Food for Many a Romantic Dream

Just add water.  A week after the rain and the wild grasses are germinating among the stones.


Desiccated oregano bushes are reviving on the hillside, sprouting tiny furls of new green leaves.  The flower buds which are dried to make the Greek herb rigani that we know and love only appear in the late spring, around April.


The Symi Gallery on the Kali Strata, easily identifiable by the Kate MacKay colour boxes about the entrance, is currently hosting an exhibition of drawings by Ian Bishop.


A grand but neglected mansion on the Kali Strata, food for many a romantic dream.


Early morning calm.
The number of yachts is steadily dwindling as the cruising season draws to a close and they return to their winter berths, often in Turkey and Cyprus.


The heavenly blue of the plumbago, referred to locally as blue jasmine.  It is a popular choice here as it flowers for many weeks in the summer and requires very little water.


An old commercial building in the back lanes of Yialos.  Downstairs is the modern lotto shop.  Upstairs is boarded up and abandoned.   Although a lot of people who work in the harbour live in apartments above shops for reasons of convenience, many of these buildings remain unoccupied and in poor repair.  The stencilled numbers above the doors are relics of early attempts during the Italian occupation of the island between the wars to set up a property registry.


The Blue Star Diagoras arrived this morning, delivering amongst other things the lighting van for the filming of 'The Judas Curse' which starts in Chorio this Sunday.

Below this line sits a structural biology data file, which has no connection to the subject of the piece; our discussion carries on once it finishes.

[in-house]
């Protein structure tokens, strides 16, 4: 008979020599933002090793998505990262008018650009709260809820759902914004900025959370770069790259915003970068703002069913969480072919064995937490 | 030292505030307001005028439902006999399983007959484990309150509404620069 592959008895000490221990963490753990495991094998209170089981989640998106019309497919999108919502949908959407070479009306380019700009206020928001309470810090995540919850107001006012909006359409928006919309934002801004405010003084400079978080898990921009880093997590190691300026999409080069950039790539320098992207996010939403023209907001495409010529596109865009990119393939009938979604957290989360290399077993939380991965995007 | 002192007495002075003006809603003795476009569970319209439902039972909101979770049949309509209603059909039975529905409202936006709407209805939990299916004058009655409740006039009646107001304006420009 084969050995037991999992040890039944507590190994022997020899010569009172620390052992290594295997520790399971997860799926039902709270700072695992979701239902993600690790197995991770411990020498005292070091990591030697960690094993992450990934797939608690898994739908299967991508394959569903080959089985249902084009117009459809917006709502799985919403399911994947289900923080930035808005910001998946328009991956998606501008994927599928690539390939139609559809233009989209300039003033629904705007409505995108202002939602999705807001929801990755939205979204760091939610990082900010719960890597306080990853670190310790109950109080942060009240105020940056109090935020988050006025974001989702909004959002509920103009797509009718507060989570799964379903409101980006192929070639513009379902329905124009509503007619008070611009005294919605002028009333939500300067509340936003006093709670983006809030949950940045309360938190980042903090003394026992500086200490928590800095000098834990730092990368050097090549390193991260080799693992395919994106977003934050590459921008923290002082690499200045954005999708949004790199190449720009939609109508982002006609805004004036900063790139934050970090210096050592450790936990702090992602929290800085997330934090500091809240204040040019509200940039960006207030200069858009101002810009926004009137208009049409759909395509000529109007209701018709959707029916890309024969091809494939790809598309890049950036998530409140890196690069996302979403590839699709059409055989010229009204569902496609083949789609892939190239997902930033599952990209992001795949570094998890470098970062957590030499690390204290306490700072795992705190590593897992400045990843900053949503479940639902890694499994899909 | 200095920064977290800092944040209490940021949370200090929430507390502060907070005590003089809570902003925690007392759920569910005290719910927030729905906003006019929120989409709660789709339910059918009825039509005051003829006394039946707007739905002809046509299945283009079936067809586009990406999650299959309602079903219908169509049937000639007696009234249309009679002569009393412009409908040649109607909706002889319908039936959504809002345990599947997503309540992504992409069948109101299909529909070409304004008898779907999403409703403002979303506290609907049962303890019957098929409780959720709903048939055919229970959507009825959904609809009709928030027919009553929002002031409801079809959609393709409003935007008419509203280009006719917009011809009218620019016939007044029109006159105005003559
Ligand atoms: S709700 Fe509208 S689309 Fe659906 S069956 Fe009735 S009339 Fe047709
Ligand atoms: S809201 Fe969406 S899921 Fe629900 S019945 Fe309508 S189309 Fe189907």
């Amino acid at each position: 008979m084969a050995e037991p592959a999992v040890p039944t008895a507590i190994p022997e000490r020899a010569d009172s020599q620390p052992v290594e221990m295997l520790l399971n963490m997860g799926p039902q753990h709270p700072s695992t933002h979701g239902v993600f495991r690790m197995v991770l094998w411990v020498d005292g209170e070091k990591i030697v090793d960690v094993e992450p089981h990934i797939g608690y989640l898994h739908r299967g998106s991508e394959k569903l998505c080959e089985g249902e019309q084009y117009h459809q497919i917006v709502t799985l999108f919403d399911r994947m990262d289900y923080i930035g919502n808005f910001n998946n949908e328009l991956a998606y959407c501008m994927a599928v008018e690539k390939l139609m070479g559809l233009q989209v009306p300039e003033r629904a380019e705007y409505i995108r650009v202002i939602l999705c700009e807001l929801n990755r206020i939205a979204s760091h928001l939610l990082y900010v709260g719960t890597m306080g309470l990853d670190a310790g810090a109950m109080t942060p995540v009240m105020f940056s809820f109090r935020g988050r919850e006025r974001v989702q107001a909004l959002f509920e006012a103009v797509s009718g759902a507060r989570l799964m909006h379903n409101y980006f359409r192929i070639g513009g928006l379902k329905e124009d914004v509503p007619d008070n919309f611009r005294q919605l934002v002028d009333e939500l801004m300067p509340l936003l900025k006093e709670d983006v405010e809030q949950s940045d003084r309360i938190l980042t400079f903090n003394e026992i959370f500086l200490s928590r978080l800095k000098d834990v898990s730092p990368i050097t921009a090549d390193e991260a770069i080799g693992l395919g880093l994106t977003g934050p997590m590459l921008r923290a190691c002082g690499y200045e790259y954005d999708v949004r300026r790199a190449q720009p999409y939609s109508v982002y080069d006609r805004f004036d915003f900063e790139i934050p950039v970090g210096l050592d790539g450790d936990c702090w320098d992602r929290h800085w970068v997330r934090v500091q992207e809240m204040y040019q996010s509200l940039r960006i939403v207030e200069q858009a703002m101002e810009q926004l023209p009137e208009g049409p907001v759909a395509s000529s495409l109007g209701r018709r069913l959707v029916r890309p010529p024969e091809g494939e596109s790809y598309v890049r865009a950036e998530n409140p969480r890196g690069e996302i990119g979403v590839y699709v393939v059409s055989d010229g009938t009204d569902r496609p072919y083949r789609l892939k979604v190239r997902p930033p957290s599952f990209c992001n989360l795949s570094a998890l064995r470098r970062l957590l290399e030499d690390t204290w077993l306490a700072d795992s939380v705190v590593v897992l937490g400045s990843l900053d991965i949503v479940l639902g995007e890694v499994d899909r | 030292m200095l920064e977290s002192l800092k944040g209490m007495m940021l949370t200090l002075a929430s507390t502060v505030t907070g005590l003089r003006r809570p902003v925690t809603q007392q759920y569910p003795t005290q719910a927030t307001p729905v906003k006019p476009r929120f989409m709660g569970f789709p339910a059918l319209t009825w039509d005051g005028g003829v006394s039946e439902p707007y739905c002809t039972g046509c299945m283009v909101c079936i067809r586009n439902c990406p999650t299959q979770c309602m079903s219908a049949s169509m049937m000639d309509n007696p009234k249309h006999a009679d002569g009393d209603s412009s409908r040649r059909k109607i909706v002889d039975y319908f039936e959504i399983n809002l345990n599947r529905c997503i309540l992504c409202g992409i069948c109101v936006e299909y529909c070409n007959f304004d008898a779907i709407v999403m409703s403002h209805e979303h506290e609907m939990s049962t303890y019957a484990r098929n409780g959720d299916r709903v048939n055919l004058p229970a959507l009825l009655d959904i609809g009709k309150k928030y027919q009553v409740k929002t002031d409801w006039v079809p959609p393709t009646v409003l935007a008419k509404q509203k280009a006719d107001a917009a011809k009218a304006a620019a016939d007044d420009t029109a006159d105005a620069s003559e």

We are enjoying a few days of settled autumn weather before the next rainy front reaches us around Wednesday or Thursday next week.  There is heavy dewfall at night.  The Dodecanese Seaways ferry schedule has also dwindled considerably with limited options for getting to and from Symi. There is a partial timetable up now for November.

Have a good weekend.

Regards,
Adriana





 

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About this Blog

I sailed into Panormitis Bay, Symi, by chance one windy July day in 1993 and have been here ever since. The locals tell me that this is one of the miracles of St Michael of Panormitis. A BA graduate with majors in English, Philosophy and Classical Civilisation, the idea of living in what is to all intents and purposes an archaeological site appeals to me. Not as small as Kastellorizo, not as touristy as Rhodes, Symi is just the right size. I live on a small holding which my husband and I have reclaimed from a ruin of over-grazing and neglect and turned into a small oasis over the course of the past 22 years. I also work part-time for Symi Visitor Accommodation, helping independent travellers discover and enjoy Symi's simple pleasures for themselves.

This page is kindly sponsored by Wendy Wilcox, Symi Visitor Accommodation.


Adriana Shum

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